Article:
Perennials

An Urge for Spurge

Need a tough plant for dry shade? How about long-lasting flowers for your summer container? Perhaps it’s a colorful plant for fall and winter interest that you’re after. Or even a houseplant that can tolerate some neglect and still look stunning.

As one of the largest and most diverse plant families, Euphorbia – also called spurge – come in just about every size, shape and color, offering at least something for every Triangle gardener to love.

Dozens of Euphorbia are winter hardy in our zone 7 gardens and heat and drought tolerant as well. They can attract butterflies and other pollinators and are undisturbed by pesky deer and rabbits because of the caustic white sap that oozes from injured leaves and stems. Wear gloves when handling Euphorbia to avoid skin irritation from the milky sap.

Most importantly, Euphorbia are quite eye-catching, thanks in large part to colorful leaves (blue, burgundy, cream and all shades of green) or showy flower bracts, those strikingly colorful leaves that surround the true flowers. The popular poinsettia (Euphorbia pulcherrima) is a perfect example of showy flowers.

With so many Euphorbia options, it’s a real challenge to narrow it down to just a few favorites. Be aware that some may readily self-seed or spread by underground rhizomes, making them potentially invasive, so consult your local garden center staff.

 

‘Blackbird’ (Euphorbia x martini) – With red stems and deep burgundy foliage, the color of this evergreen perennial spurge intensifies as the weather cools, setting a striking contrast for the chartreuse bracts and yellow flowers in spring. ‘Blackbird’ works well in containers or at the front of the border in sun to part shade with average, well-drained soil.

'Blackbird'/Skagit Gardens

‘Blackbird’/Skagit Gardens

 

Helena’s Blush’ Wood Spurge (E. amygdaloides hybrid) – Another evergreen perennial, ‘Helena’s Blush’ has soft green leaves edged in cream with a pink overtone that brightens in cool weather before showing off apple-green flower bracts in spring. ‘Helena’s Blush’ does well in sun to part shade, in a container or in a mixed border.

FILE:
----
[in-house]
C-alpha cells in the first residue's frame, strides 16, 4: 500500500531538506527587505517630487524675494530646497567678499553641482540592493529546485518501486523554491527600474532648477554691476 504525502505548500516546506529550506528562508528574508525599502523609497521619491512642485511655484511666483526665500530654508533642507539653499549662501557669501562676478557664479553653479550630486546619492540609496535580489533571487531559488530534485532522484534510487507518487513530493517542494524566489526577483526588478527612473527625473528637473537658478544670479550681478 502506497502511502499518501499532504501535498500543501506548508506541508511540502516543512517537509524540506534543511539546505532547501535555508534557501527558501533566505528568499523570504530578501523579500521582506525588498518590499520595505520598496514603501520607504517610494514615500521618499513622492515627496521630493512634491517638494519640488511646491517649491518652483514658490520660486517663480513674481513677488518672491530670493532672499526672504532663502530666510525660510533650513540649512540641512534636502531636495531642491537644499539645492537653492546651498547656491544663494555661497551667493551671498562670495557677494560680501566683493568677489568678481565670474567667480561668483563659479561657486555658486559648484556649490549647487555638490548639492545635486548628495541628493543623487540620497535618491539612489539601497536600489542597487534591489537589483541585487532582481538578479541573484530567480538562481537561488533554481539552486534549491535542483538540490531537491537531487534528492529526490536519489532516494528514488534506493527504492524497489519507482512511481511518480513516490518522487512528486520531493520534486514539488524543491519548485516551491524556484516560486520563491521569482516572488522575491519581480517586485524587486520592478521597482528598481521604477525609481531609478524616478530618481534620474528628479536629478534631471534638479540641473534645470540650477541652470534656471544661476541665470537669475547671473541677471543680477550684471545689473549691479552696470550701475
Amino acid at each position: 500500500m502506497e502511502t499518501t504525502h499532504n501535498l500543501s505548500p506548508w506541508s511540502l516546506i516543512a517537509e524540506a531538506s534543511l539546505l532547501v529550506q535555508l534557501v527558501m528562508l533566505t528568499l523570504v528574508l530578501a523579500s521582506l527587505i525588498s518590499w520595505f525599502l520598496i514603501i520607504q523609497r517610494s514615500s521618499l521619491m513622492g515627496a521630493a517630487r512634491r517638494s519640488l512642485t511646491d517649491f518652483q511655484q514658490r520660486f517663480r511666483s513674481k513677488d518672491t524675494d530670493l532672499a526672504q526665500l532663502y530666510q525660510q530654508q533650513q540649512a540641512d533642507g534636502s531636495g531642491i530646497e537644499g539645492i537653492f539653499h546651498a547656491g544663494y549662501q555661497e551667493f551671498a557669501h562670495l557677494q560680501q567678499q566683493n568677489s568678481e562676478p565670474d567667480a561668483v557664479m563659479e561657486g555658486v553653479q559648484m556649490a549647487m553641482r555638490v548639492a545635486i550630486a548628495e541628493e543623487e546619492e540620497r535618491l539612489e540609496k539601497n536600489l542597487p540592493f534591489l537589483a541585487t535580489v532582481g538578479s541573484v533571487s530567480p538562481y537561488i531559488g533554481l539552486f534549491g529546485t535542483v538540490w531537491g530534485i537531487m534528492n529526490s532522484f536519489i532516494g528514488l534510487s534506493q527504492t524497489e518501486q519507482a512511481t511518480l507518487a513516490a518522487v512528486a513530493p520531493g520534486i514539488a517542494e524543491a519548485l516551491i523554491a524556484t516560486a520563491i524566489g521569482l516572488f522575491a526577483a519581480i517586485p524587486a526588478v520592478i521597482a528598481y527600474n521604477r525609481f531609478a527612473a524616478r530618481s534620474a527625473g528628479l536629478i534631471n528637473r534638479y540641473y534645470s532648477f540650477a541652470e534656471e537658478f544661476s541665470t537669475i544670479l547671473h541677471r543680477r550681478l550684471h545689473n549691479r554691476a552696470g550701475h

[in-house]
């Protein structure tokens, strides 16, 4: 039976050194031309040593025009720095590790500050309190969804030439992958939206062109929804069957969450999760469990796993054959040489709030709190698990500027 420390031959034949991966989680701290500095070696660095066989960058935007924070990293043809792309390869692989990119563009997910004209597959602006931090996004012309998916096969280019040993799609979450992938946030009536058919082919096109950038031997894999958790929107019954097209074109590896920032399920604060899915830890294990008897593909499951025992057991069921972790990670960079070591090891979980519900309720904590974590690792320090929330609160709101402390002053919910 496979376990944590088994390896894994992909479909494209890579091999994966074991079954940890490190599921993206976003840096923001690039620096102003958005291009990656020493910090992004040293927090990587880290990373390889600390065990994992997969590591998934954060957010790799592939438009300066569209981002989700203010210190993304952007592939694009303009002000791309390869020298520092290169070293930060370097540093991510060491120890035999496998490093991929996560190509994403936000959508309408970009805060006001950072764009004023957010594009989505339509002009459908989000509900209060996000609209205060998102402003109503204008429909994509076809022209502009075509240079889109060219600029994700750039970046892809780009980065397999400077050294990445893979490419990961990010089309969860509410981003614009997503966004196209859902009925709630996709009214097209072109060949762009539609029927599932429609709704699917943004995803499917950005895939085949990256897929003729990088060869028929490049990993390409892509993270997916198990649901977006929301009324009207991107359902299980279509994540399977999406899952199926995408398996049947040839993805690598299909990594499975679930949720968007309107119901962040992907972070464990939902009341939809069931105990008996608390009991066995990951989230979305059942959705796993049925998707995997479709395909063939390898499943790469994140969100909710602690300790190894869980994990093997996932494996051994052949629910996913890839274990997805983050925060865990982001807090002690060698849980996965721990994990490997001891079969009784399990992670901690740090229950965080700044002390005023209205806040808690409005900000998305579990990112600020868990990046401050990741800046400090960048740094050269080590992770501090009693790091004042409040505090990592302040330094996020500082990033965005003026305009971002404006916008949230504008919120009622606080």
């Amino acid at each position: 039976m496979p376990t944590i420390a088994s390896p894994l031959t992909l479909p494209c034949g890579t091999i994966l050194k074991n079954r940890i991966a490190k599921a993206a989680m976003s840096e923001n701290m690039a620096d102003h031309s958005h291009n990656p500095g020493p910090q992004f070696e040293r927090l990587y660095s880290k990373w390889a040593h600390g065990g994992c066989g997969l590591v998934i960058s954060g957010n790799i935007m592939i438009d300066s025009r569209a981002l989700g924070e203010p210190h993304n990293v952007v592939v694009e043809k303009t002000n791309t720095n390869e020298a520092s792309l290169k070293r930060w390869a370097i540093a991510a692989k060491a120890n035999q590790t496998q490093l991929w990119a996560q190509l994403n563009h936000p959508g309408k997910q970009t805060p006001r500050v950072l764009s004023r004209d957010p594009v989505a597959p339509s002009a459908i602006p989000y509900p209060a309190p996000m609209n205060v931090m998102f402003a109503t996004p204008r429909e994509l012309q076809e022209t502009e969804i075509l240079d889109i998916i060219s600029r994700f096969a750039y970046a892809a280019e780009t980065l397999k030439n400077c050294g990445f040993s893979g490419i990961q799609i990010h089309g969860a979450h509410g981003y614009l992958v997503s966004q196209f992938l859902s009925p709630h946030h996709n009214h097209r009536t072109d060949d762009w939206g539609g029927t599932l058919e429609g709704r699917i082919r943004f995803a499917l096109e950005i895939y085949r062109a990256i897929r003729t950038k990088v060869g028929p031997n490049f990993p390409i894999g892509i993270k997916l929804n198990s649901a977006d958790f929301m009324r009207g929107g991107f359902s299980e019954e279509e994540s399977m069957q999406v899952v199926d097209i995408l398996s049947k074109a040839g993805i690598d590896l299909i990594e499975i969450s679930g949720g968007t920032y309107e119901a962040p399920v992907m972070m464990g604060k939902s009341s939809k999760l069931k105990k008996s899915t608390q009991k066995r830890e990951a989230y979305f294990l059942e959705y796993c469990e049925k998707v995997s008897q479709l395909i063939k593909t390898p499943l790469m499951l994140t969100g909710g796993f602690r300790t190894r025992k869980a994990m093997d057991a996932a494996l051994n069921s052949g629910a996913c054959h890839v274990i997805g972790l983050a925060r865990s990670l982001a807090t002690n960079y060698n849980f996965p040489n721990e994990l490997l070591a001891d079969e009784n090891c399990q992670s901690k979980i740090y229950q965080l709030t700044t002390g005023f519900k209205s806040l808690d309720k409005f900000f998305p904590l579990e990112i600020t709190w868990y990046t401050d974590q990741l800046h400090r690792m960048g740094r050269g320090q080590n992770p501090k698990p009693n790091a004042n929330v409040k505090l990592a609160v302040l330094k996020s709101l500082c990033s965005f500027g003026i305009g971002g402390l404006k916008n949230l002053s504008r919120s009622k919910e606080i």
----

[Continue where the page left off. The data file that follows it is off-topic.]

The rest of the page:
'Helena's Blush'/JC Raulston Arboretum

‘Helena’s Blush’/JC Raulston Arboretum

 

‘Diamond Frost’ Euphorbia – This versatile gem is a gracefully mounding annual producing a plethora of small white flower bracts atop fine-textured green foliage. ‘Diamond Frost’ is the perfect container plant. It’s colorful throughout spring and summer and will happily move indoors for the winter. Place in part sun/part shade and allow soil to dry slightly between waterings.

'Diamond Frost'/Proven Winners

‘Diamond Frost’/Proven Winners

If it’s a striking, low-maintenance indoor houseplant you’re after, try one of these beauties.

Crown of Thorns (E. milii) – A woody succulent with oval green leaves, the Crown of Thorns is an easy houseplant that will reward you with multitudes of white, pink, red, yellow or salmon colored flowers. Keep it on the dry side and provide bright light and even a few hours of direct sun. Be careful! It has serious thorns along its stems.

'Crown-of-Thorns'/JC Raulston Arboretum

‘Crown-of-Thorns’/JC Raulston Arboretum

White (Grey) Ghost Candelabra Cactus (E. lactea) – This cool cactus-like plant with thick, columnar, triangle-shaped stems is so chlorophyll-challenged it appears almost white. ‘White Ghost’ does best in bright, indirect light. Water bi-weekly during spring and summer and sparingly in winter.

Fall is a great time to look for Euphorbia in the garden center, so think about including one in your fall and winter containers or in your home décor.  You won’t be disappointed.


Sharon O’Neill works in the perennials and shrub department at Logan Trading Company. She can be reached at (919) 828-5337 or at Sharon@Logantrd.com.